As an infant Fatima was ‘promised in marriage’ by her father to her cousin- a man 30 years her elder. Unfortunately Fatima is just one of thousands of girls and young women, who are being forced to marry in very young age. But this practice does not go without criticism any more. Various orgnaisations in Iraqi-Kurdistan and Iraq started awareness campaigns and lobbied for a legal ban. Wadi’s Team in Germian is one of them and in order to raise more awareness they regularly publish in local newspapers.
This is their latest pieces written by Nawzhin Khalil, who interviewed Fatima:
Fatima shared her story: “When I was an infant I was ‘given’ (by my parents) to my cousin who was 33 years older than me. When I was four my mother died leaving me and my brother alone, my father married another woman”. She explained that the real problems began when she turned 12 and her stepmother told her that she was to be engaged to her cousin, as promised. Fatima was very frightened and hid, so without her approval the wedding plans were finalized. When she was confronted with her upcoming wedding she cried and begged her father and brother not to force her to marry this cousin because he was old and disabled. However, it was of no use, they threatened to kill her if she did not marry him. Fatima said she will never forgive her father for what he did to her.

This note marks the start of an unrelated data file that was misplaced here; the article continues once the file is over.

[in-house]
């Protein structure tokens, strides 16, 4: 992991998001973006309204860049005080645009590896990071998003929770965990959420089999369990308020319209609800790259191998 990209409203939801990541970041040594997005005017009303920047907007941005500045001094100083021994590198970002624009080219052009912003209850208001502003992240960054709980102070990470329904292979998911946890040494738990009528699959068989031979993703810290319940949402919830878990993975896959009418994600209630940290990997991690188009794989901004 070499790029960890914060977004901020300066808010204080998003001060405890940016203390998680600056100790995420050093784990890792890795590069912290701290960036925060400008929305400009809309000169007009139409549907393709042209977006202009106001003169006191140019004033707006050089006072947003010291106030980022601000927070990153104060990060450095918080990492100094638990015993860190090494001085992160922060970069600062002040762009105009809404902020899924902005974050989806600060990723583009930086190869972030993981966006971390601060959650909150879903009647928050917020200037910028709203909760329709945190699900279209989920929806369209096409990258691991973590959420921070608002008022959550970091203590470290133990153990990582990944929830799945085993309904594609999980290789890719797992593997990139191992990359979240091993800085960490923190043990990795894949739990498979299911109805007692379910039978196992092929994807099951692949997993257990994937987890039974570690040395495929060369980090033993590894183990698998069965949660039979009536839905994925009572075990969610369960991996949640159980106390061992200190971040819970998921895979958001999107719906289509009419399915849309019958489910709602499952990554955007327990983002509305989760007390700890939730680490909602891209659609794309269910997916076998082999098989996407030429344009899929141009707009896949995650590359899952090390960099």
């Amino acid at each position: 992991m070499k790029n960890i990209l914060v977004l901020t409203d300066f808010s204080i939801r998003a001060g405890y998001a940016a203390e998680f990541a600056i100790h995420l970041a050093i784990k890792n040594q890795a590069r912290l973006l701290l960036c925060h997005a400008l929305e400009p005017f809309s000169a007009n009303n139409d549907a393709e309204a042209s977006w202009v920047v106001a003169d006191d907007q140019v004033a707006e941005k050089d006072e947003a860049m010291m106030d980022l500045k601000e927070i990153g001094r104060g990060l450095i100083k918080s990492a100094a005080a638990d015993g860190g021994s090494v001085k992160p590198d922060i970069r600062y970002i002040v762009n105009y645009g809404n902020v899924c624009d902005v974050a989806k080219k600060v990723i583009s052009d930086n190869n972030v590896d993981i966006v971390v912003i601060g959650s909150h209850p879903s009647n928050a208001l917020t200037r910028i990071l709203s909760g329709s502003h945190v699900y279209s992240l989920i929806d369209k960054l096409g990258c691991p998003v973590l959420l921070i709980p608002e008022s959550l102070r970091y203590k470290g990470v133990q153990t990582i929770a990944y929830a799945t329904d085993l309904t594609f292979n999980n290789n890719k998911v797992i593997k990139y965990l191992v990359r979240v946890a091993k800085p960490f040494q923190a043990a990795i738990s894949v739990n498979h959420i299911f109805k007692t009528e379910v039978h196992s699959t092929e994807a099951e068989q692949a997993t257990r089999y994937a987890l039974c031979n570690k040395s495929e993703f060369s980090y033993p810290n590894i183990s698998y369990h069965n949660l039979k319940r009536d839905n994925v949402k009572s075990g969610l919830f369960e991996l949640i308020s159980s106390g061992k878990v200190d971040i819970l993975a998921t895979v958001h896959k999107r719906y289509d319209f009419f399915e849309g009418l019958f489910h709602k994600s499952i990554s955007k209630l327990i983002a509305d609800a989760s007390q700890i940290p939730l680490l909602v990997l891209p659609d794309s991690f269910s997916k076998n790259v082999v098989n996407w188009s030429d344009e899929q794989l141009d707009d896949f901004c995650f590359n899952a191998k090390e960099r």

Once married -and still only 12 years old- Fatima recounted how her husband physically and verbally abused her every day. When he would tire, his brother would start hitting her. As she was so young she would sleep with her sisters-in-law in their room, but her husband would take her to his room, by force.
One day her husband and his brother hit her too much, and she sought refuge in her parent’s home. When her father find out, instead of comforting her he got angry and hit her saying she shamed him, because how can a wife leave her husband? Despite her stepmom trying to stop him her father beat her and told her husband to take her home.
For four years Fatima did not become pregnant and her in-laws accused her of not sleeping with her husband. Eventually she was taken to a doctor who explained that she was very young, too you to become pregnant. When a few years later Fatima gave birth to a baby girl she hoped that the abuse would stop. But nothing would stop the abuse, even birthing three girls and four boys. Now her husband is sick, confined to his bed, and has stopped hitting her. Fatima said “even if he dies I will be afraid of him just passing by his grave”.
This kind of marriage was a common ways of marring girls in the past. However, now it is banned by Kurdistan’s law No. 8 Combating Domestic Violence.
Qadr Zhawan, a humanitarian, explained in that in the law no.55 article 10 regarding marriage certification states that “anyone who gets a marriage certification outside the court will face one million Iraqi dinar to three million Iraqi dinar fine”. He also went on tho say that this way of Kurdish traditional marriage has caused many conflicts and separations in families. Although the law is an excellent entry point, without enforcement and education stories like Fatima’s will continue to be all too common.